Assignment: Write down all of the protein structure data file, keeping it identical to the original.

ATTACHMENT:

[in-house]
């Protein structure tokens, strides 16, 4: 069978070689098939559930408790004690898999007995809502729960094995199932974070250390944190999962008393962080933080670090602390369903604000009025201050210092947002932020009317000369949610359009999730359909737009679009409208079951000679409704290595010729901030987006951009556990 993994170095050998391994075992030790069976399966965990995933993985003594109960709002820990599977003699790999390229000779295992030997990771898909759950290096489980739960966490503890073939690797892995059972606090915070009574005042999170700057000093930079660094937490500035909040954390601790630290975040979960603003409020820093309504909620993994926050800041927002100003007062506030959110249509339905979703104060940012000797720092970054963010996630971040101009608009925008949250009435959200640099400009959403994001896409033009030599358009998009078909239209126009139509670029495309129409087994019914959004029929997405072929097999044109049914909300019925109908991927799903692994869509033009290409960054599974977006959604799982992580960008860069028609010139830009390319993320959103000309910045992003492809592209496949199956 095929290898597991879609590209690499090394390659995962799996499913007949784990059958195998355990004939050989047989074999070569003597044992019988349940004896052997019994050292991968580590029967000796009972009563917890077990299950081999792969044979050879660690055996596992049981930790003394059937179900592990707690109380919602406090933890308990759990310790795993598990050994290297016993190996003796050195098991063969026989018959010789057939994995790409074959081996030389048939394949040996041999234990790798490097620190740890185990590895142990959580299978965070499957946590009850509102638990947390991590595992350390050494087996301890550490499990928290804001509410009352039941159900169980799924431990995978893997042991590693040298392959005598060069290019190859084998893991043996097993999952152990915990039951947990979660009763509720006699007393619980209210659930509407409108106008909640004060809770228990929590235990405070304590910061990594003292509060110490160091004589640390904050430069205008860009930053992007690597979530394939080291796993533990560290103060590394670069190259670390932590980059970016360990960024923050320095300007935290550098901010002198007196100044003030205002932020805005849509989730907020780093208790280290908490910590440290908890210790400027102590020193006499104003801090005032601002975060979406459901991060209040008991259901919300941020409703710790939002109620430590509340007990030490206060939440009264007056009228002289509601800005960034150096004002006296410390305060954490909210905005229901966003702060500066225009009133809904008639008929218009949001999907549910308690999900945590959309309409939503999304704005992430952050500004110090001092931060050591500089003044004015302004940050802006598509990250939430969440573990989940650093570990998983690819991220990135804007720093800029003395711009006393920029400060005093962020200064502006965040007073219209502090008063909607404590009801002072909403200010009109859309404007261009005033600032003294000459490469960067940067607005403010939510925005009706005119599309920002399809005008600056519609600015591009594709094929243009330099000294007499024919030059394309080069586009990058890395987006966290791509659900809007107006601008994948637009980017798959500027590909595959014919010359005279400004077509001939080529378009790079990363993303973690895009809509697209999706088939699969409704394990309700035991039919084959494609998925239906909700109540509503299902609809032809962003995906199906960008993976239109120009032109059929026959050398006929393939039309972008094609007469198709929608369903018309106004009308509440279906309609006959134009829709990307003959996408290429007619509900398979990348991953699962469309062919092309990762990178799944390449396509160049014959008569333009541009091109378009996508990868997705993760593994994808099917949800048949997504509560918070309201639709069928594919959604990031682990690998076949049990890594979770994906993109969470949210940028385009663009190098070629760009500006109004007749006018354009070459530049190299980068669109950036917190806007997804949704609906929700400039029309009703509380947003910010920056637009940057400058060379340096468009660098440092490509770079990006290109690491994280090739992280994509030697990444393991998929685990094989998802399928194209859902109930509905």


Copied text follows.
[in-house]
């Protein structure tokens, strides 16, 4: 069978070689098939559930408790004690898999007995809502729960094995199932974070250390944190999962008393962080933080670090602390369903604000009025201050210092947002932020009317000369949610359009999730359909737009679009409208079951000679409704290595010729901030987006951009556990 993994170095050998391994075992030790069976399966965990995933993985003594109960709002820990599977003699790999390229000779295992030997990771898909759950290096489980739960966490503890073939690797892995059972606090915070009574005042999170700057000093930079660094937490500035909040954390601790630290975040979960603003409020820093309504909620993994926050800041927002100003007062506030959110249509339905979703104060940012000797720092970054963010996630971040101009608009925008949250009435959200640099400009959403994001896409033009030599358009998009078909239209126009139509670029495309129409087994019914959004029929997405072929097999044109049914909300019925109908991927799903692994869509033009290409960054599974977006959604799982992580960008860069028609010139830009390319993320959103000309910045992003492809592209496949199956 095929290898597991879609590209690499090394390659995962799996499913007949784990059958195998355990004939050989047989074999070569003597044992019988349940004896052997019994050292991968580590029967000796009972009563917890077990299950081999792969044979050879660690055996596992049981930790003394059937179900592990707690109380919602406090933890308990759990310790795993598990050994290297016993190996003796050195098991063969026989018959010789057939994995790409074959081996030389048939394949040996041999234990790798490097620190740890185990590895142990959580299978965070499957946590009850509102638990947390991590595992350390050494087996301890550490499990928290804001509410009352039941159900169980799924431990995978893997042991590693040298392959005598060069290019190859084998893991043996097993999952152990915990039951947990979660009763509720006699007393619980209210659930509407409108106008909640004060809770228990929590235990405070304590910061990594003292509060110490160091004589640390904050430069205008860009930053992007690597979530394939080291796993533990560290103060590394670069190259670390932590980059970016360990960024923050320095300007935290550098901010002198007196100044003030205002932020805005849509989730907020780093208790280290908490910590440290908890210790400027102590020193006499104003801090005032601002975060979406459901991060209040008991259901919300941020409703710790939002109620430590509340007990030490206060939440009264007056009228002289509601800005960034150096004002006296410390305060954490909210905005229901966003702060500066225009009133809904008639008929218009949001999907549910308690999900945590959309309409939503999304704005992430952050500004110090001092931060050591500089003044004015302004940050802006598509990250939430969440573990989940650093570990998983690819991220990135804007720093800029003395711009006393920029400060005093962020200064502006965040007073219209502090008063909607404590009801002072909403200010009109859309404007261009005033600032003294000459490469960067940067607005403010939510925005009706005119599309920002399809005008600056519609600015591009594709094929243009330099000294007499024919030059394309080069586009990058890395987006966290791509659900809007107006601008994948637009980017798959500027590909595959014919010359005279400004077509001939080529378009790079990363993303973690895009809509697209999706088939699969409704394990309700035991039919084959494609998925239906909700109540509503299902609809032809962003995906199906960008993976239109120009032109059929026959050398006929393939039309972008094609007469198709929608369903018309106004009308509440279906309609006959134009829709990307003959996408290429007619509900398979990348991953699962469309062919092309990762990178799944390449396509160049014959008569333009541009091109378009996508990868997705993760593994994808099917949800048949997504509560918070309201639709069928594919959604990031682990690998076949049990890594979770994906993109969470949210940028385009663009190098070629760009500006109004007749006018354009070459530049190299980068669109950036917190806007997804949704609906929700400039029309009703509380947003910010920056637009940057400058060379340096468009660098440092490509770079990006290109690491994280090739992280994509030697990444393991998929685990094989998802399928194209859902109930509905």